The Apollo Asia Fund's NAV rose 7% in the first quarter, to a new high of US$983.02: up 70% over the last twelve months, but only 9% compared to the earlier peak of May 2008. Over that period, we would have done better to sit out the equity markets and own gold bullion. Charts.
During the quarter, portfolio activity was again very limited: we sold the remains of two small positions, lightened three and added to three.
Portfolio earnings performance for 2009 was a little better than we had expected, so despite higher prices the valuations seem superficially a little more reasonable than those cited in the last report. At the end-of March, the historic PE was 14.4, and the current-year forecast 13.9 - still at the high end of the fund's experience, but not wholly unreasonable. (Our earnings figures strip out the valuation gains which now tend to flatter the reported figures and hence market aggregates.)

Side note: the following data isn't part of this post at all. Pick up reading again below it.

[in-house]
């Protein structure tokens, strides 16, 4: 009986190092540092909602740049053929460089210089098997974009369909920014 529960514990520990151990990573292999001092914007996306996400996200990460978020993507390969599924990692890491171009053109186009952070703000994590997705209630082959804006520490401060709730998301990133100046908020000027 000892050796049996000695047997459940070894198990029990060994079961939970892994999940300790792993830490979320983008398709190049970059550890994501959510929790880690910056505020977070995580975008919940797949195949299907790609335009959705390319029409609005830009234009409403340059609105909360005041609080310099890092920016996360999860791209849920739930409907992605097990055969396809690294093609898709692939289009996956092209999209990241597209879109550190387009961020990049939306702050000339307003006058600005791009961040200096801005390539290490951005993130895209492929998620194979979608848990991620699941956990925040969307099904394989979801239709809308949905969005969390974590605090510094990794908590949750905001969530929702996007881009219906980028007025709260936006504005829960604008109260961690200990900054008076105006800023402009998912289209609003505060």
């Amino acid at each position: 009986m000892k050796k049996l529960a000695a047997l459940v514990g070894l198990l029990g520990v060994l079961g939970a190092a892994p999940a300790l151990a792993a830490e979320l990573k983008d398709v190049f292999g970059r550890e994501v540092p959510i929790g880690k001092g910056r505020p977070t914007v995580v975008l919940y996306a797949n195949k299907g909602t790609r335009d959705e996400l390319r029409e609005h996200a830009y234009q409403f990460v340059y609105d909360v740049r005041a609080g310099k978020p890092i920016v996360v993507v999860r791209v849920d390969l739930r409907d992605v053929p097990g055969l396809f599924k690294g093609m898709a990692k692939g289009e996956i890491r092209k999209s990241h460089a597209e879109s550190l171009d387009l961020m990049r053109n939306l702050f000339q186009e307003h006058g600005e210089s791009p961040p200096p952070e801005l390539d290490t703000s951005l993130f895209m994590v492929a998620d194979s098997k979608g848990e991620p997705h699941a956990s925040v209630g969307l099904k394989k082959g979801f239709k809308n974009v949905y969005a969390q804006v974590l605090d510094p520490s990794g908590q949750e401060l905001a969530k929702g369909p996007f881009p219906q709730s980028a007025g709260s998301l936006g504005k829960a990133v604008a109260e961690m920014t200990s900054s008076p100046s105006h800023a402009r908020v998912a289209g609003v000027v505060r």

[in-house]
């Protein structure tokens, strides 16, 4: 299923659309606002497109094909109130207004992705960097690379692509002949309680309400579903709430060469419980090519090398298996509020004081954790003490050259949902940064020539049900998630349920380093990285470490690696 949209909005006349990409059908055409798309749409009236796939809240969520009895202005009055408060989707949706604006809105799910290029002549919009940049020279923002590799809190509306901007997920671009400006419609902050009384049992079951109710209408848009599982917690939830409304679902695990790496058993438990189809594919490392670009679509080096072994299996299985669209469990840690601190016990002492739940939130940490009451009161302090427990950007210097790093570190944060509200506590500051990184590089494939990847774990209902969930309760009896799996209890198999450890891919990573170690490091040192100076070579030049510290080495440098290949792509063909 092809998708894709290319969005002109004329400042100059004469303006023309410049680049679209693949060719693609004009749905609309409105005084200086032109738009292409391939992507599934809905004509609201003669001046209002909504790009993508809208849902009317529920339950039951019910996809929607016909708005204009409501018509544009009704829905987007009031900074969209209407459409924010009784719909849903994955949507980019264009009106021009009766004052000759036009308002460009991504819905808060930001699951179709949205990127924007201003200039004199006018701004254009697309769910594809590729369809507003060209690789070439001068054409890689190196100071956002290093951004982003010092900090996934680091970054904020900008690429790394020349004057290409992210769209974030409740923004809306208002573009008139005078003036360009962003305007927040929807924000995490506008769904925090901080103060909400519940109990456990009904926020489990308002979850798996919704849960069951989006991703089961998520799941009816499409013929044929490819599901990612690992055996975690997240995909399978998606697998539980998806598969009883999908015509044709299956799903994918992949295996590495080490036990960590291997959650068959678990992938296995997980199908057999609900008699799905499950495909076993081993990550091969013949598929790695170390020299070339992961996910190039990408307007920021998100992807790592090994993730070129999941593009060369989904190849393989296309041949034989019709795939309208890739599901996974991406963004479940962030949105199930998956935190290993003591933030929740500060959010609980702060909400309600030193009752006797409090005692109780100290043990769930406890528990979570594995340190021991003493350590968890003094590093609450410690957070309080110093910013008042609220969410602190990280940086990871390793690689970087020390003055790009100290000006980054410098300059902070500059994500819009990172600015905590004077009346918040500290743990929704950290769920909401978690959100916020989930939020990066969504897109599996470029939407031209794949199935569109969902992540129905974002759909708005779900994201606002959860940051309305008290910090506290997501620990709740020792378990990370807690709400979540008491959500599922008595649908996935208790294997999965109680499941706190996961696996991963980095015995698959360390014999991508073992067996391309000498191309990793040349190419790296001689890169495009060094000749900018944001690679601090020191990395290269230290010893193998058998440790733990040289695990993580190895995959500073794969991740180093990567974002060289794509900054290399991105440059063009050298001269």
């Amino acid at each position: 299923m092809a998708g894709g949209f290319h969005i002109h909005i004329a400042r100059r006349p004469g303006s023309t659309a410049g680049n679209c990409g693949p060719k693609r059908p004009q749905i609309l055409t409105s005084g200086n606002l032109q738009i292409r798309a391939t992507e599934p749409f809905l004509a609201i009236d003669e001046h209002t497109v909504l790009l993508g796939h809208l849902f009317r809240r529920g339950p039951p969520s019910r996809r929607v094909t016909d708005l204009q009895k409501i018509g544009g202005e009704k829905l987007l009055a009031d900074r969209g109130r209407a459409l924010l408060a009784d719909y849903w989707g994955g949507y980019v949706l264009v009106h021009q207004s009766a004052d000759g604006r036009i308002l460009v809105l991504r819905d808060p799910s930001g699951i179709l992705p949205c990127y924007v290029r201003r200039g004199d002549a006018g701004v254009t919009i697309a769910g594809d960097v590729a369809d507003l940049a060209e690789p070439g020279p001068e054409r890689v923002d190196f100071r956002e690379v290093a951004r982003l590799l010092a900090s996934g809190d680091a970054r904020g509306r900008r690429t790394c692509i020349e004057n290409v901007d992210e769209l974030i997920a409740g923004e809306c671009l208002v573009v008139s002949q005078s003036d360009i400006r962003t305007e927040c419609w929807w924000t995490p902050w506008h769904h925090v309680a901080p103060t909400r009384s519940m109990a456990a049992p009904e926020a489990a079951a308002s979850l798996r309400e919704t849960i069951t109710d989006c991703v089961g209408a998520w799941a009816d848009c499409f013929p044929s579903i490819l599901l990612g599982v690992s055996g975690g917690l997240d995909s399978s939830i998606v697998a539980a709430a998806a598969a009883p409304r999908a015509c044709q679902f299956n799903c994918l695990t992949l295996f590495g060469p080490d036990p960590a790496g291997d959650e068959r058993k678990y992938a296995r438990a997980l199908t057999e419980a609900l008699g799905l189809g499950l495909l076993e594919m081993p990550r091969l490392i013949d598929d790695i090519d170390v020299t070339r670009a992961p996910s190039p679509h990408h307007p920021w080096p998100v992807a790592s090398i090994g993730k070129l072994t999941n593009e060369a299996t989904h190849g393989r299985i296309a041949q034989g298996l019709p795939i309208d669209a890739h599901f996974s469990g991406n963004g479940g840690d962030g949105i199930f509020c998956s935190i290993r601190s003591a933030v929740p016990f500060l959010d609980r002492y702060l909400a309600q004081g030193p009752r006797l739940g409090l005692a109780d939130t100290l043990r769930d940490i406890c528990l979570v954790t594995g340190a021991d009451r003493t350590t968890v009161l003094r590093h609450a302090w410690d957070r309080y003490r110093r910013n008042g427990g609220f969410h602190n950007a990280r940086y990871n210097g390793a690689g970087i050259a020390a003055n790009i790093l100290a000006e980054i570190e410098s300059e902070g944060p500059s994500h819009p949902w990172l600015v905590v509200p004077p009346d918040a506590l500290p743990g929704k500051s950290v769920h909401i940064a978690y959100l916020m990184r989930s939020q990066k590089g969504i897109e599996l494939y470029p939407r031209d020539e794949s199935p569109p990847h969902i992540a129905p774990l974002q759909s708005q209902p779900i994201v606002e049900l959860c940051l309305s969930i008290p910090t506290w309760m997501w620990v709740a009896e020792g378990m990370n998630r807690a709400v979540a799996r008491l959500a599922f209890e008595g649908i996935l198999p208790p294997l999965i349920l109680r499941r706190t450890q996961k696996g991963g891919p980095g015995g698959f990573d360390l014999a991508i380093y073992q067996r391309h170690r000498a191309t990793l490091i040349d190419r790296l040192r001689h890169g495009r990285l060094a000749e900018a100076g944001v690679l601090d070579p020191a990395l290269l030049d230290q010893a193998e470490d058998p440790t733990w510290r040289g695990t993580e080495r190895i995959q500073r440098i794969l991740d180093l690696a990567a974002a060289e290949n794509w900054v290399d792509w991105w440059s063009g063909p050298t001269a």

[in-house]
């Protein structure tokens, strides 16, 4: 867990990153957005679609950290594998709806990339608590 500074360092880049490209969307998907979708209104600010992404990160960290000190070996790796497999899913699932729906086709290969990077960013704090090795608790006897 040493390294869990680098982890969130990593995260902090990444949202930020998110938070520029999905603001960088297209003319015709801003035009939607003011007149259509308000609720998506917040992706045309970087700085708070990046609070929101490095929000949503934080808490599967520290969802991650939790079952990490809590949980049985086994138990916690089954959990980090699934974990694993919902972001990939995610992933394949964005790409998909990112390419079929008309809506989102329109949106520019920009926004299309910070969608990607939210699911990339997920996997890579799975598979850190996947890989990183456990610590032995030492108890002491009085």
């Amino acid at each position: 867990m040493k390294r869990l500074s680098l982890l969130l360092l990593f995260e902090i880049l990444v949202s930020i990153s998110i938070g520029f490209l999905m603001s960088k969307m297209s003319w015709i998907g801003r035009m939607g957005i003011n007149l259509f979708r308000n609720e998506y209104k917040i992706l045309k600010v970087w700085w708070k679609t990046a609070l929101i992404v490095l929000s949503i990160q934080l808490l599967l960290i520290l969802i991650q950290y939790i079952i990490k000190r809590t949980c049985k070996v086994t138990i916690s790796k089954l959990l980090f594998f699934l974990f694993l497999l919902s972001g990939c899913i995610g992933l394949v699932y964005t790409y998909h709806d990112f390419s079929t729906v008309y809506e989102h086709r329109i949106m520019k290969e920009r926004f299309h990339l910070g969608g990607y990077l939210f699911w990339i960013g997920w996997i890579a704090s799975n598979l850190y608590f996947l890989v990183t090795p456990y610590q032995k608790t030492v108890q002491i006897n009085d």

by listing; 31 Mar 10
% of assets
|Net cash & receivables|
Our concern is over future earnings, given the precarious state of the global economy and doubtful prospects for Asia's exports. Since none of the major problems exposed by the crisis has been addressed, and panic responses have created new ones, major turbulence seems likely to resume. Many of the stocks in our universe are priced on cheery assumptions of business-as-usual: a less complacent view restricts our choices considerably.